By Paul Homewood
There has been a concerted effort in the last few days to run the latest Arctic scare story, such as this one in the Telegraph:
The Arctic shattered heat records in the past year as unusually warm air triggered massive melting of ice and snow and a late fall freeze, US government scientists said on Tuesday.
The grim assessment came in the Arctic Report Card 2016, a peer-reviewed document by 61 scientists around the globe issued by the US National Oceanic and Atmospheric Administration.
The NOAA report covers from October 2015 to September 2016, a period it said the Arctic’s average annual air temperature over land was the highest on record.
The use of the word “heat”, has become prevalent lately, all designed to put slightly warmer weather into a bad light. All I can say to the writer of this article is that, if they really think it is hot in the Arctic, let them go for a swim there.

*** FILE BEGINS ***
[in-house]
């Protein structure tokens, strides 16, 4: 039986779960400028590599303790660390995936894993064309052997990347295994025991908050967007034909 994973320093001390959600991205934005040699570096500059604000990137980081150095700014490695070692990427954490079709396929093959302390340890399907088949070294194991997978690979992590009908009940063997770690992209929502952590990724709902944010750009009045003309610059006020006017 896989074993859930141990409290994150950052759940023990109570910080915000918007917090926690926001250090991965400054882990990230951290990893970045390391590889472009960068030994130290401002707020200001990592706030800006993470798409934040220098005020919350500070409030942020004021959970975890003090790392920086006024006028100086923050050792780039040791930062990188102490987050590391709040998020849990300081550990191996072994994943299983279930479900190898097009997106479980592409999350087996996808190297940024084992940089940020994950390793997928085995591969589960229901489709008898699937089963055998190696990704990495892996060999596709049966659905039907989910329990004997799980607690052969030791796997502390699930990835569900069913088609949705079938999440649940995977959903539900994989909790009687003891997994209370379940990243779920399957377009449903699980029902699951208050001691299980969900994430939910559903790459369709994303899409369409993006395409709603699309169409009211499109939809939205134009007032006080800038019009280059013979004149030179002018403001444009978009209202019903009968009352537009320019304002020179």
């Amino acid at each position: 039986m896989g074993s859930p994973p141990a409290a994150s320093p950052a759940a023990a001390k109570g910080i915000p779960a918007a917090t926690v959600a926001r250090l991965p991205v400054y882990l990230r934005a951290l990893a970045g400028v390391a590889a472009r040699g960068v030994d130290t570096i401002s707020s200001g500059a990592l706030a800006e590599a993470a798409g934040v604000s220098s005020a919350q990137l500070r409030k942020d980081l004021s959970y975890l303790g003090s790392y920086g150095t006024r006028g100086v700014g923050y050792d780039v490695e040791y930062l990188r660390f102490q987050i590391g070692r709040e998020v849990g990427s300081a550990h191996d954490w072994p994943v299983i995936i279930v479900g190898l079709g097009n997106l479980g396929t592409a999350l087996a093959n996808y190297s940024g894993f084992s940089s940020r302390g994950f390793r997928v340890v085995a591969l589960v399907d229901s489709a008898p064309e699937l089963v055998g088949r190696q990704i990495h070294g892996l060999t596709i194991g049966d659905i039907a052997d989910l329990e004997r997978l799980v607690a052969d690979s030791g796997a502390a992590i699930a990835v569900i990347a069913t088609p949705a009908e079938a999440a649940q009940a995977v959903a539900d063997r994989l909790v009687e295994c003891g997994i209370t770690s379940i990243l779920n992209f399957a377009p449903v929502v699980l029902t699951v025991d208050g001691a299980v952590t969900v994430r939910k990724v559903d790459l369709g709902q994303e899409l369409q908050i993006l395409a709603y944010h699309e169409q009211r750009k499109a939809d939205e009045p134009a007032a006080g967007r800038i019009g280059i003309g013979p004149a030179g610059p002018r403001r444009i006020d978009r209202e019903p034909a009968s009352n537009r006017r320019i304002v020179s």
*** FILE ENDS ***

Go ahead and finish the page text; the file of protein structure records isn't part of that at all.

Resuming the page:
But how warm has it been up there this year?
Atmospheric temperatures, according to UAH, are the highest since 1979, running at 1.16C above the 1981-2010 mean.
HADCRUT surface data, however, does not suggest any unusual warmth this year. (Figures are up to October 2016).
And looking back through the 20thC, spikes in temperature of this magnitude are not all unusual around the Arctic, as we saw during the 1920s and 30s.
Actual temperatures per GHCN V2 as at 2011.
Meanwhile sea ice extent, despite growing more slowly than usual during the autumn, is now back to the level of recent years.
The Greenland ice sheet has been accumulating at way above normal rates since the summer:
And snow extent in the Northern Hemisphere has also been well above average this autumn, as it has been for most recent years.
Nothing is actually happening that justifies the apocalyptic headlines published by much of the media around the world, instigated in turn by NOAA.